Layton the poet was a permanent presence. He saw the poet as the conscience of humankind, a fact, he said, well-known to Stalin and Hitler. I remember the time that Al Purdy and I decided to put together an anthology of modern poetry. We’d choose a poet a week (Donne, Lawrence, Yeats, Eliot, Thomas, Plath, Page, Webb, among others), read all of his or her work, then meet for an extended liquid lunch to compare our lists of “excellent poems” and agree on what two or three or six would make it into our imaginary anthology. Most often we were in agreement, but the catch was that both had to be convinced. Naturally, this led to a great deal of back-and-forth of enjoyable banter. Most poets ended up with from three-to-six poems. When we reviewed Layton’s work we were astonished to find we both had an opening list of three dozen from which to choose. Was Layton really that good? Grudgingly, Al admitted that it was so.

Over a 40-year relationship that evolved from student-teacher through friendship to fellowship to his calling me brother, I gained the benefit of his over-whelming intelligence, his deep sense of morality, and the precision and clarity of his thought that led to the passion – and compassion – of his best poems. Layton knew what it meant to be fully human and this gave him an intimate knowledge of the human condition; he always tried to give us, in Kenneth Burke’s phrase, “the equipment for living” in a world that (to quote Eliot), “cannot bear very much reality.” His greatest wish was to convert the world to a larger self-awareness in order to bring about a more compassionate community.

During the mid-1960s, Irving became enamoured with the work of European filmmakers such as Bergman, Fellini and Michelangelo Antonioni, who he saw as “poets with cameras in their fists,” seeing the world through image and symbol. Many years later, while visiting Roma, Irving and his beloved Anna became honoured guests at a dinner for Frederico Fellini. A Fellini entourage of 40 was in attendance, dutifully bowing and scraping before the Master and hanging upon his every word. After-dinner toasts were made and Irving was asked to address the group. Rising to his feet – and the occasion – Layton launched into a quarter-hour dissection of every image and symbol Fellini had employed in his most recent filming of “Casanova”, then sat down. The table fell into stunned silence; all heads turned toward Fellini with fear and trembling as to what the Master would say. After all, no one dared talk to Fellini in this way. The great film director rose to his feet, stared down at Irving, then threw his triumphant matador’s cape across his body and exclaimed: “What do you say to a man who has stripped you naked?” The entire table rose as one, burst into applause, and raised their glasses shouting: “Viva, Layton! Viva, Layton!” Years later, Irving said it had been one of the greatest moments of his life.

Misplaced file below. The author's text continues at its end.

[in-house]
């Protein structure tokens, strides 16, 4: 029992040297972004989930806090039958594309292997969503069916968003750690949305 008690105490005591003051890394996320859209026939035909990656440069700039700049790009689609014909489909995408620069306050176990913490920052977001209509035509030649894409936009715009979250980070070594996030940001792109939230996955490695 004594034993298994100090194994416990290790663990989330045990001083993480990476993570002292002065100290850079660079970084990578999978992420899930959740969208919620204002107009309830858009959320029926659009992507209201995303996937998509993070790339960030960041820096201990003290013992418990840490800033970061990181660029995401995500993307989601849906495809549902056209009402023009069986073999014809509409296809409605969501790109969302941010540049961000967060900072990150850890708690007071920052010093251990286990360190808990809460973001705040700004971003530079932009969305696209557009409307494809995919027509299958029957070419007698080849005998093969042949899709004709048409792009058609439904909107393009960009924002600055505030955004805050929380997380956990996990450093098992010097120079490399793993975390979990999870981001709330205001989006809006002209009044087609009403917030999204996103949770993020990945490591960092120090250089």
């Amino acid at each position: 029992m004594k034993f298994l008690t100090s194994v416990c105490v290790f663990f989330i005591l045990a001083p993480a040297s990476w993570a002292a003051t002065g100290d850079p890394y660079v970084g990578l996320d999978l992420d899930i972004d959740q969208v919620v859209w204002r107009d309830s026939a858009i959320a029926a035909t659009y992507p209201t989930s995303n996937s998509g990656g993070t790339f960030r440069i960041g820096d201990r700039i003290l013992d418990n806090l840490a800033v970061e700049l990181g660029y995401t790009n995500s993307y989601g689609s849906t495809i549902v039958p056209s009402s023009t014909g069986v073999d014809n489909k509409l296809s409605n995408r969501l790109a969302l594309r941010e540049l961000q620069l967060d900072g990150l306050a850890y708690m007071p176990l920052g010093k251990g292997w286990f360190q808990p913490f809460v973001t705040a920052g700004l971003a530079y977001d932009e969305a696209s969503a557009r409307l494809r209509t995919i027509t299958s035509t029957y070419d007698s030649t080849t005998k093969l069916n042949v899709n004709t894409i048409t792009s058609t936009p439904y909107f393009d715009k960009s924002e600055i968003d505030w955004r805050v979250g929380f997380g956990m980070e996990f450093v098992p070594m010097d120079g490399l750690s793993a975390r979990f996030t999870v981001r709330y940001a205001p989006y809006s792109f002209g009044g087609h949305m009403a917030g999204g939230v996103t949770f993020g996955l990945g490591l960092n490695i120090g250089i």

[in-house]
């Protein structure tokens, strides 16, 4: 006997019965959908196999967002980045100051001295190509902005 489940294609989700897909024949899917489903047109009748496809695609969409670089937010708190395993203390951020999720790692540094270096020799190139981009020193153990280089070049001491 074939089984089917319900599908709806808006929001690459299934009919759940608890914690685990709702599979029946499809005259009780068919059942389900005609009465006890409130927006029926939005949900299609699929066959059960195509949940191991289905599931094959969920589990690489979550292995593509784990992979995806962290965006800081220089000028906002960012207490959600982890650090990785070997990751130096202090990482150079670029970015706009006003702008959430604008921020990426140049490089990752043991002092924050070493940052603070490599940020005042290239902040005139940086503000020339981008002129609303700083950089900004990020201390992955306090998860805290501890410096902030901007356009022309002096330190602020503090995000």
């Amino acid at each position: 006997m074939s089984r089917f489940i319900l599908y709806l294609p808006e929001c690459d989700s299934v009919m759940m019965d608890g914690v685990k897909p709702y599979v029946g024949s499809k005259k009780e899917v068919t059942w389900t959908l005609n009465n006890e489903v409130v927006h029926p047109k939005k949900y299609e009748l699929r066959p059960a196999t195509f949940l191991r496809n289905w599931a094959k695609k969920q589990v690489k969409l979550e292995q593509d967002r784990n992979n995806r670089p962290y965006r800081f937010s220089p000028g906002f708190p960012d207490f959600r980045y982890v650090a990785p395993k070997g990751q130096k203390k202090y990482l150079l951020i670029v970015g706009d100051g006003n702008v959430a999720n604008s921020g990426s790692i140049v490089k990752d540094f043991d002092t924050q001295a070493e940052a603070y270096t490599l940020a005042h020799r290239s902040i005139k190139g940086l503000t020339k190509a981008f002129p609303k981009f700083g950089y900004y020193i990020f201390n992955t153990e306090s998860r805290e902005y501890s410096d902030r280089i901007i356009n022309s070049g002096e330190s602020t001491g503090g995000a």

On the rare occasion I had some disagreement with Layton I reread “King Lear.” I learned to drop the ‘King’ – those that didn’t quickly disappeared – but I never lost sight of the ‘Lear’ in Layton. What does greatness do when it grows old and there is nothing more to teach or learn about life? It descends into madness. Or it eats, sleeps, sits in silence and closes its eyes.

The last time I saw him face to face was three months before he died. We were in Maimonides home for the aged in Montreal. I fed him pizza and talked incessantly about the many years we’d spent together. His eyes never opened. But by the way he squeezed my arm I knew he heard every word. I told him I loved him. And then Irving looked at me and uttered the first words he had spoken in several months. He said, “I know.” He wept. I wept. And I kissed him on the forehead, like he used to do when he blessed me.

Doug Beardsley is the author of eleven volumes of poetry. He studied at Sir George Williams University where he came under the poetic tutelage of Irving Layton, with whom he corresponded until Layton’s death in 2006. He lives in Victoria.